Psychology behind why some people are always running late

We all know someone who just never shows up on time, usually trailing in 20 minutes after the arranged time. This may be you even. Plenty of research has surfaced trying to figure out why some of us are like this. Human behaviour lecturer Alfie Kohn suggests a couple of reasons why people could be chronically late.

  • Some unconsciously enjoy the attention of making an entrance
  • Some may be too self involved and wrapped up in their own lives and needs to consider that they are making people wait.

However, he notes that perhaps they have a tendency to lose themselves in whatever they’re currently doing and don’t discover what time it is until it’s too late. A study in 2016 by washington psychologists Emily Waldun and Mark Mcdaniel looked into this theory and described it as time-based prospective memory (TBPM).

During the experiment, they gave subjects a set time to complete a task such as a puzzle with an advantage of being able to check the clock. But most participants would likely be preoccupied to check the time. This is similar to when you get engrossed from reading a book or scrolling through your instagram feed.

You might be at home with five minutes to spare before you need to leave for work, however, while you think only five minutes has passed, you’ve let twenty minutes slip by. People who are good at TBPM tasks appear to be better at regulating their own timekeeping behaviour. It is important to be able to gauge the amount of time something might take. For example next time you need to drive somewhere, check traffic updates to see how long it will take to reach your destination.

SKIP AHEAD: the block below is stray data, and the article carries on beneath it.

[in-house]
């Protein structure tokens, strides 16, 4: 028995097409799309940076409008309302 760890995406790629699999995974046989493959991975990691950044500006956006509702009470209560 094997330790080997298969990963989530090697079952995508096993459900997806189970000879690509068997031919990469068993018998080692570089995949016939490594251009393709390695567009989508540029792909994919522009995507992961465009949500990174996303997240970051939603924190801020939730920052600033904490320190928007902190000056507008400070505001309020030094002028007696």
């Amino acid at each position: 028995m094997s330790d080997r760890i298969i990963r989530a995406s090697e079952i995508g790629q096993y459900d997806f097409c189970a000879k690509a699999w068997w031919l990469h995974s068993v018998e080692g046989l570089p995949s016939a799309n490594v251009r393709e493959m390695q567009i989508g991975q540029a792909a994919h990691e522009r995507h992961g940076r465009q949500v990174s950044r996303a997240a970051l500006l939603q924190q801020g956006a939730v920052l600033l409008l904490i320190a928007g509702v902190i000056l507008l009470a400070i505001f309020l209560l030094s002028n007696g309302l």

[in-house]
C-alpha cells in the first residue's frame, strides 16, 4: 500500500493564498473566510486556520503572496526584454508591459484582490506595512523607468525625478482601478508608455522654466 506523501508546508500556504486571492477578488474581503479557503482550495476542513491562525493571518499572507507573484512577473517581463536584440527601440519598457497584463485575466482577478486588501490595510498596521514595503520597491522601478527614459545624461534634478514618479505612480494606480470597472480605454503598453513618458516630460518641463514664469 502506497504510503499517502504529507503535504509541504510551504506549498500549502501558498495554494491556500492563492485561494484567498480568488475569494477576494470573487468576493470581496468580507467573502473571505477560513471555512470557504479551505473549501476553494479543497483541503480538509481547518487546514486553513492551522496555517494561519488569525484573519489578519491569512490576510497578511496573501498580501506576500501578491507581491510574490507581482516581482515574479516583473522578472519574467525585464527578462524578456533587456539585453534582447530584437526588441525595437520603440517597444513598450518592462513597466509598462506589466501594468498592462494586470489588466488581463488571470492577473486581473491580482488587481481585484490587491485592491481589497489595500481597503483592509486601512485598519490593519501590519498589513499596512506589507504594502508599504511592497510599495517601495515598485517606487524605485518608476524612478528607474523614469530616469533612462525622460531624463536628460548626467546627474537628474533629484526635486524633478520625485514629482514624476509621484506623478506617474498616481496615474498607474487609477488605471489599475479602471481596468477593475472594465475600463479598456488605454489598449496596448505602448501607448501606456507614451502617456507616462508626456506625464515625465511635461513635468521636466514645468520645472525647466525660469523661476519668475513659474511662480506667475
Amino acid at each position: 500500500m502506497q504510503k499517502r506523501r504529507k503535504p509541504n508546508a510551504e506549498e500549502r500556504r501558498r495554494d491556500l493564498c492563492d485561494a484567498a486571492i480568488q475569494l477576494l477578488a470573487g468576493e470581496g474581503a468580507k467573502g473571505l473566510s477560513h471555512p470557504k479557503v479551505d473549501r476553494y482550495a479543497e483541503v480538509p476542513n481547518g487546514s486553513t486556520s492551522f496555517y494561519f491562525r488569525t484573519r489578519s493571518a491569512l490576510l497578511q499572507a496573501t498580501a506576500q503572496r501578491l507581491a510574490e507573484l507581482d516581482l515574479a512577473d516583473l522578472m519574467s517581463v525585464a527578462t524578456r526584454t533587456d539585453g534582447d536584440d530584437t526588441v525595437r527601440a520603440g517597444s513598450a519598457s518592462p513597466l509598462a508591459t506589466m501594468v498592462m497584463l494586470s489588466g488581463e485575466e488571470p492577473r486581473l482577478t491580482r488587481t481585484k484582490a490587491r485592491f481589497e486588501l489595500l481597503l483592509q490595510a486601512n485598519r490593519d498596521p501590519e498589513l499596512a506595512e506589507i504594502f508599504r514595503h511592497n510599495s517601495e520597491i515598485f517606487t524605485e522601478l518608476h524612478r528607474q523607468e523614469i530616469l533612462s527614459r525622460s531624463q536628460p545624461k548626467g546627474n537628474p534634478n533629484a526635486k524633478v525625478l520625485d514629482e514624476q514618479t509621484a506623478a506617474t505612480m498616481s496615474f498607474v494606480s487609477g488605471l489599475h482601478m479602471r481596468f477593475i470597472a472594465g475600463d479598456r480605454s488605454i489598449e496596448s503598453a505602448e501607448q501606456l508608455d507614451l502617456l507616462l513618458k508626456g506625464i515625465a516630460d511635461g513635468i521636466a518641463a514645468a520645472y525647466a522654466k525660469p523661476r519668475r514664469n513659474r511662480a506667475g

For some people, being late just beats the alternative. Some people just don’t like to be early. Sometimes it is just inefficient to be hanging around waiting for some to arrive. Theres also social faux pas to be aware of, such as the understanding that nobody shows up for a dinner party that’s starts at 7pm. They will always arrive after this time. New york times article suggests consistent lateness is driven by optimism. For example, the ability to believe a 25 minute commute will only take 10 minutes, if everything goes in your favour. Popular writer tim urban also calls this behaviour insanity, which is a fair point.

There are many reasons that could explain the reason individuals are late. If you narrow down your own personal culprit, you might be able to snap out of the habit (unless you don’t want to).